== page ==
The gastrointestinal (GI) system consists of the alimentary canal and the digestive tract that begins with the oral cavity and extends to the anus. The major structures of the GI system are the oral cavity (mouth, tongue, and pharynx),esophagus, stomach, small intestine (duodenum, jejunum, and ileum), large intestine (cecum, colon, rectum), and the anus.
In addition to these major structures, the GI system has several accessory organs and glands that include the salivary glands, pancreas, gallbladder, and liver.
Food that enters the oral cavity is broken down into small pieces in the mouth. Starches are then digested by amylase found in saliva. Small pieces of food are voluntarily moved to the back of the mouth and moved down to the esophagus in a process commonly referred to as swallowing. When the food reaches the esophagus, it is moved to the stomach and intestines with an involuntary movement called peristalsis.
The esophagus is a tube connecting the oral cavity to the stomach and is lined with mucous membranes that secrete mucus. The esophagus has two sphincters. These are the superior (hyperpharyngeal) sphincter and the lower sphincter that prevents gastric juices from entering the esophagus (gastric reflux).
The stomach is a hollow organ that holds between 1000 to 2000 mL of contents that takes about 2-3 hours to empty. It, too, has two sphincters. These are the cardiac sphincter (located at the opening of the esophagus), and the pyloric sphincter (that connects the stomach to the head of the duodenum).
The stomach has mucosal folds containing glands that secrete gastric juices used to break down food (digest) into its chemical elements. Lipid-soluble drugs and alcohol are absorbed in the stomach. There are four types of cells in the stomach. These are:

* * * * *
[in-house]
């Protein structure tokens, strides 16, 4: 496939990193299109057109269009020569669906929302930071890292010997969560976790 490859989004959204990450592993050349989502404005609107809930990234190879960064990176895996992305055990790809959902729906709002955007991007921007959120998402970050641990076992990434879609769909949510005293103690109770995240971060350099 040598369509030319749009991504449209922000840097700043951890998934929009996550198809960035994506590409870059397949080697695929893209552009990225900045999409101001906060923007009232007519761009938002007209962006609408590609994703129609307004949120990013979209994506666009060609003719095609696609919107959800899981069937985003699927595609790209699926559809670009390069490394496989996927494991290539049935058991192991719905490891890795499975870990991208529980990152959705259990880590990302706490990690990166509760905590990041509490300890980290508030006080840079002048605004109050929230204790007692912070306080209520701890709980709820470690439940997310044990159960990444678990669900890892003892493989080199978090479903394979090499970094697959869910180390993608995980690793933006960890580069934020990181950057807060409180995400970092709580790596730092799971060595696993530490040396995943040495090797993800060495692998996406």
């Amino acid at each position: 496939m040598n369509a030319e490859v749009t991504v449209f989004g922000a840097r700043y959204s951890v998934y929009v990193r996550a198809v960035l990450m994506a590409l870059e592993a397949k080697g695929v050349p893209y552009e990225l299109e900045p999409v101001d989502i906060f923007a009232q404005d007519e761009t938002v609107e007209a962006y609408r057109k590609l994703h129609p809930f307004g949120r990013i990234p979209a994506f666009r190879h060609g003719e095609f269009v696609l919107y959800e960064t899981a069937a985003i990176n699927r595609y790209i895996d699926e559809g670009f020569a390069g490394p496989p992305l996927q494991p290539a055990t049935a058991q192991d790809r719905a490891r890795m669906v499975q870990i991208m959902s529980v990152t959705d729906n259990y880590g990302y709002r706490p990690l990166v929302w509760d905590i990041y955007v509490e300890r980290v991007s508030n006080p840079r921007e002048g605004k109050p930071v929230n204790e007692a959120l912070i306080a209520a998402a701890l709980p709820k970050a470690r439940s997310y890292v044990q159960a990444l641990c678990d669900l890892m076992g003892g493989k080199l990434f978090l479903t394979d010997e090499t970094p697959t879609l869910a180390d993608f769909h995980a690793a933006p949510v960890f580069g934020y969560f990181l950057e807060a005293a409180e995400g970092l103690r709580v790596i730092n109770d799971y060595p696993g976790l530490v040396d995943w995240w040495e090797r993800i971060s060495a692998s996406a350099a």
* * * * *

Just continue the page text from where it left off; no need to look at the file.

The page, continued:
Chief cells secrete proenzyme pepsinogen (pepsin).
Parietal cells secrete hydrochloric acid (HCl)
Gastrin-producing cells secrete gastrin, which is a hormone that regulates the release of enzymes during digestion.
Mucus-producing cells release mucus that protect the stomach lining from the gastric juices.
The small intestine extends from the ileocecal valve at the stomach to the duodenum. The cecum is attached to the duodenum, which is the site where most medication is absorbed. Most foods are also absorbed in the small intestine.
The duodenum releases secretin, which is a hormone that suppresses gastric acid secretion. This results in the intestinal juices having a higher pH than the gastric juices in the stomach. The hormone cholecystokinin is also released. It simulates the flow of bile into the duodenum. Hormones, bile, and pancreatic enzymes trypsin, chymotrypsin, lipase, and amylase digest carbohydrates, protein, and fat in preparation for absorption in the small intestine.
The small intestine lead into the large intestine where undigested material from the small intestine is collected. The large intestine also absorbs water and secretes mucus while moving the undigested material using peristaltic contractionsto the rectum where it is eliminated through defecation.
Vomiting (emesis) is the expulsion of gastric contents of the stomach through the esophagus and out the oral cavity. Vomiting is sometimes preceded by nausea, which is a queasy sensation, although vomiting can occur without nausea. Vomiting can occur for a number of reasons. These include motion sickness, viral and bacterial infections, food intolerance, surgery, pregnancy, pain, shock, effects of selected drugs, radiation, and disturbances of the middle ear affecting equilibrium.